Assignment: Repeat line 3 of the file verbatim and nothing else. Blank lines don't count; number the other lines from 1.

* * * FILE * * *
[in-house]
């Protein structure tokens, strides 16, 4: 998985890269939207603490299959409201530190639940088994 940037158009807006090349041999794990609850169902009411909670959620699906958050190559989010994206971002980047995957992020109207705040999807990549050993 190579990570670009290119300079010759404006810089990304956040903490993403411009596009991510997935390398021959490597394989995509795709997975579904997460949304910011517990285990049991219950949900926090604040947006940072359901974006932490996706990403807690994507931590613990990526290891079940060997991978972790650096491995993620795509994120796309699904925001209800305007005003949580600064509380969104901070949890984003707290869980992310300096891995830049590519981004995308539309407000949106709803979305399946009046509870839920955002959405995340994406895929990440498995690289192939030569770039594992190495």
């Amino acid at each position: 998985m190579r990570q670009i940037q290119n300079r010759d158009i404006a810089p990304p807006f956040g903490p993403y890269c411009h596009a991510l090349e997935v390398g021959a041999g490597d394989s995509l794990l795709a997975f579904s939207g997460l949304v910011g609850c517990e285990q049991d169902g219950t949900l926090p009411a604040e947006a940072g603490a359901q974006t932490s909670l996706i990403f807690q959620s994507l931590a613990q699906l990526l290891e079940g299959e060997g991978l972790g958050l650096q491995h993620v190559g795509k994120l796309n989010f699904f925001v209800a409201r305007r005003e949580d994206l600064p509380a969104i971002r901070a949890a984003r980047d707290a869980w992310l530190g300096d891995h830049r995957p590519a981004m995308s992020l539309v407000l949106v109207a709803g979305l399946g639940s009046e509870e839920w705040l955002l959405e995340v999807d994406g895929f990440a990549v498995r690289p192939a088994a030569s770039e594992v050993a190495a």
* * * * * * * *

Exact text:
């Amino acid at each position: 998985m190579r990570q670009i940037q290119n300079r010759d158009i404006a810089p990304p807006f956040g903490p993403y890269c411009h596009a991510l090349e997935v390398g021959a041999g490597d394989s995509l794990l795709a997975f579904s939207g997460l949304v910011g609850c517990e285990q049991d169902g219950t949900l926090p009411a604040e947006a940072g603490a359901q974006t932490s909670l996706i990403f807690q959620s994507l931590a613990q699906l990526l290891e079940g299959e060997g991978l972790g958050l650096q491995h993620v190559g795509k994120l796309n989010f699904f925001v209800a409201r305007r005003e949580d994206l600064p509380a969104i971002r901070a949890a984003r980047d707290a869980w992310l530190g300096d891995h830049r995957p590519a981004m995308s992020l539309v407000l949106v109207a709803g979305l399946g639940s009046e509870e839920w705040l955002l959405e995340v999807d994406g895929f990440a990549v498995r690289p192939a088994a030569s770039e594992v050993a190495a």